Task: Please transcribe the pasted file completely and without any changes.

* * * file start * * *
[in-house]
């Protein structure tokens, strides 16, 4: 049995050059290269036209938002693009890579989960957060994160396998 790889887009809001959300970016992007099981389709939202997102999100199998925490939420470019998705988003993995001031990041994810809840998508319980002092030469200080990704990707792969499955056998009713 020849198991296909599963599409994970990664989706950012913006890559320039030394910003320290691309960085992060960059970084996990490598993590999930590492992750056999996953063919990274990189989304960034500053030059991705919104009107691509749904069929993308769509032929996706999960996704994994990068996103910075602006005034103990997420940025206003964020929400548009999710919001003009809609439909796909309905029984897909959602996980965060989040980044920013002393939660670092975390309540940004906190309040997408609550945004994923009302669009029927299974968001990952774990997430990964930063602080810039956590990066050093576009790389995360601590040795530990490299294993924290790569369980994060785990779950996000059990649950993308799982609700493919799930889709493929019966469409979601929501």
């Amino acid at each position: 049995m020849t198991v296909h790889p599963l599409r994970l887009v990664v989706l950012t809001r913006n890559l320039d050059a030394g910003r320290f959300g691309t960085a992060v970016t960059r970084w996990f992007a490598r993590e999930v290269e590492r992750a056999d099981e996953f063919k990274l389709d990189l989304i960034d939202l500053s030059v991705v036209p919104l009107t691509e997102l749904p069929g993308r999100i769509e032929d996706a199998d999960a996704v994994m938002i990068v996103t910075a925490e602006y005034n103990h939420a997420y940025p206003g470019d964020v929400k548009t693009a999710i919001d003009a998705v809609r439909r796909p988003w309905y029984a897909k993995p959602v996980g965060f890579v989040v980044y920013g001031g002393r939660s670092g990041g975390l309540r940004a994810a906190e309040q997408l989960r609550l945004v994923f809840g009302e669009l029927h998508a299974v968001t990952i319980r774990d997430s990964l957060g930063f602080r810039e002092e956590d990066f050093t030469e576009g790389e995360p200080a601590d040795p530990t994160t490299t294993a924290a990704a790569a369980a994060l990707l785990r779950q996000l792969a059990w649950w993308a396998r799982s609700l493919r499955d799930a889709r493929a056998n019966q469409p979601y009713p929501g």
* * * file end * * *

[in-house]
């Protein structure tokens, strides 16, 4: 049995050059290269036209938002693009890579989960957060994160396998 790889887009809001959300970016992007099981389709939202997102999100199998925490939420470019998705988003993995001031990041994810809840998508319980002092030469200080990704990707792969499955056998009713 020849198991296909599963599409994970990664989706950012913006890559320039030394910003320290691309960085992060960059970084996990490598993590999930590492992750056999996953063919990274990189989304960034500053030059991705919104009107691509749904069929993308769509032929996706999960996704994994990068996103910075602006005034103990997420940025206003964020929400548009999710919001003009809609439909796909309905029984897909959602996980965060989040980044920013002393939660670092975390309540940004906190309040997408609550945004994923009302669009029927299974968001990952774990997430990964930063602080810039956590990066050093576009790389995360601590040795530990490299294993924290790569369980994060785990779950996000059990649950993308799982609700493919799930889709493929019966469409979601929501």
């Amino acid at each position: 049995m020849t198991v296909h790889p599963l599409r994970l887009v990664v989706l950012t809001r913006n890559l320039d050059a030394g910003r320290f959300g691309t960085a992060v970016t960059r970084w996990f992007a490598r993590e999930v290269e590492r992750a056999d099981e996953f063919k990274l389709d990189l989304i960034d939202l500053s030059v991705v036209p919104l009107t691509e997102l749904p069929g993308r999100i769509e032929d996706a199998d999960a996704v994994m938002i990068v996103t910075a925490e602006y005034n103990h939420a997420y940025p206003g470019d964020v929400k548009t693009a999710i919001d003009a998705v809609r439909r796909p988003w309905y029984a897909k993995p959602v996980g965060f890579v989040v980044y920013g001031g002393r939660s670092g990041g975390l309540r940004a994810a906190e309040q997408l989960r609550l945004v994923f809840g009302e669009l029927h998508a299974v968001t990952i319980r774990d997430s990964l957060g930063f602080r810039e002092e956590d990066f050093t030469e576009g790389e995360p200080a601590d040795p530990t994160t490299t294993a924290a990704a790569a369980a994060l990707l785990r779950q996000l792969a059990w649950w993308a396998r799982s609700l493919r499955d799930a889709r493929a056998n019966q469409p979601y009713p929501g």